AUGUSTA, Maine — Earlier this year, freshman legislator Rep. Anna Blodgett waded into a perpetual brawl with what she thought was a common-sense bill to make it harder for criminals to buy guns.
What she received was a hard lesson on the politics of gun control in Maine.
Blodgett, an Augusta Democrat, arranged for the father of one of the students killed at Columbine High School in Colorado to testify in support of her bill to require private sellers at gun shows to conduct background checks of potential buyers.
But by the time the committee voted, Blodgett had even lost the support of several lawmakers who had signed on as co-sponsors. The unanimous vote against her bill dismayed Blodgett.
“After the vote, I had said that I would never do that again, but I will,” Blodgett said recently.
The powerful gun owners’ lobby figures heavily in Blodgett’s theory for why her bill failed. But those who have been fighting for years on both sides of the debate over guns point out that Maine — with its low rate of violent crime, rich outdoor heritage and “live and let live” ethos — is not the easiest place to get new gun laws enacted.
“Maine is a state that has more guns than people, and it is a very safe state,” said John Hohenwarter, the National Rifle Association’s legislative liaison for Maine and other northeastern states. “That is one of the reasons why you don’t really see a lot of the bills in Maine that you see in other states.”
Maine has dozens of laws on the books regulating the use, abuse, ownership and transportation of firearms. But the state also has a long and oftentimes controversial history of protecting the interests of gun owners.
Before November 1987, Maine’s constitution stated that citizens had the right “to keep and bear arms for the common defense.” But during a referendum that year, Mainers voted to drop the phrase “for the common defense” and amended the constitution to read that citizens’ right to keep and bear arms “shall never be questioned.”
A 20-year-old state law also prohibits municipalities from enacting tougher gun laws than the state, with the exception of regulating the discharge of firearms within municipal boundaries. One exception is colleges and universities, which can enact their own restrictions on guns on campus.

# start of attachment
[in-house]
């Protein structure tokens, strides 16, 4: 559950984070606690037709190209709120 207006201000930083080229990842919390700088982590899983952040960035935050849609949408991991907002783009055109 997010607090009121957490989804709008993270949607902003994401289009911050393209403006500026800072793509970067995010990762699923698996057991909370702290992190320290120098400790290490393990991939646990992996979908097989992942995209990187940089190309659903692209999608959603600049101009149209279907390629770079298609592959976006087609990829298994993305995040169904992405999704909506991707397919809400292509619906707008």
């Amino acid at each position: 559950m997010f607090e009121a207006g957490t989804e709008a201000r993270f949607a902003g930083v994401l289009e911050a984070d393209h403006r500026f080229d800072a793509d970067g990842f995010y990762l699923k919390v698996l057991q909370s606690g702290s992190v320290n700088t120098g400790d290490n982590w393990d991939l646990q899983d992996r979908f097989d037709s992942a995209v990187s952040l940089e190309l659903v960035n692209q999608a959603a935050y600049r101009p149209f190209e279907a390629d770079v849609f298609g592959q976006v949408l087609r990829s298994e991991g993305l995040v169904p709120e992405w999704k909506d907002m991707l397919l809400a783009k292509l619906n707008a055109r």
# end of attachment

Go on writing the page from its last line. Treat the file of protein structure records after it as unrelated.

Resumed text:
Calculating the number of guns in Maine is impossible, although it is clear from surveys that Maine has relatively high rates of gun ownership. Maine also has one of the lowest crime rates in the nation.
But advocates for tougher gun laws say those statistics tell only part of the story.
Once again this year, Maine received a low score — a 12 out of a possible 100 — from the Brady Campaign to Prevent Gun Violence, one of the nation’s leading advocates for gun law reform.
A major reason for the low score is Maine policymakers’ resistance to closing the “gun show loophole,” which critics contend feeds the black market and enables convicted felons to purchase firearms from private sellers without background checks. All dealers must perform background checks on potential buyers, whether selling at their store or at a gun show.
“We certainly don’t want to disrupt that hunting culture in Maine,” said Chad Ramsey, senior associate director at the Brady Campaign. “But it only takes a few minutes to get a background check conducted, and it could save lives.”
Maine also lost points in the Brady Campaign’s annual scorecard for, among other things: not restricting the number of handguns that can be sold at one time or the sale of large-capacity ammunition magazines, for allowing the purchase of “military-style” semiautomatic assault weapons and for prohibiting local gun regulations.
Former state Sen. Ethan Strimling tried, without success, to change many of the laws criticized by the Brady Campaign.
Strimling, a Portland Democrat who co-chaired the Legislature’s Criminal Justice Committee, sponsored or co-sponsored bills to ban military-style assault weapons, to require waiting periods on handgun purchases and to close the gun show “loophole.” During the 2005 debate over his assault weapons bill, Strimling received death threats serious enough to warrant an investigation by law enforcement.
Strimling said he realizes the people behind such threats represent the radical extreme rather than your average gun owner or NRA member.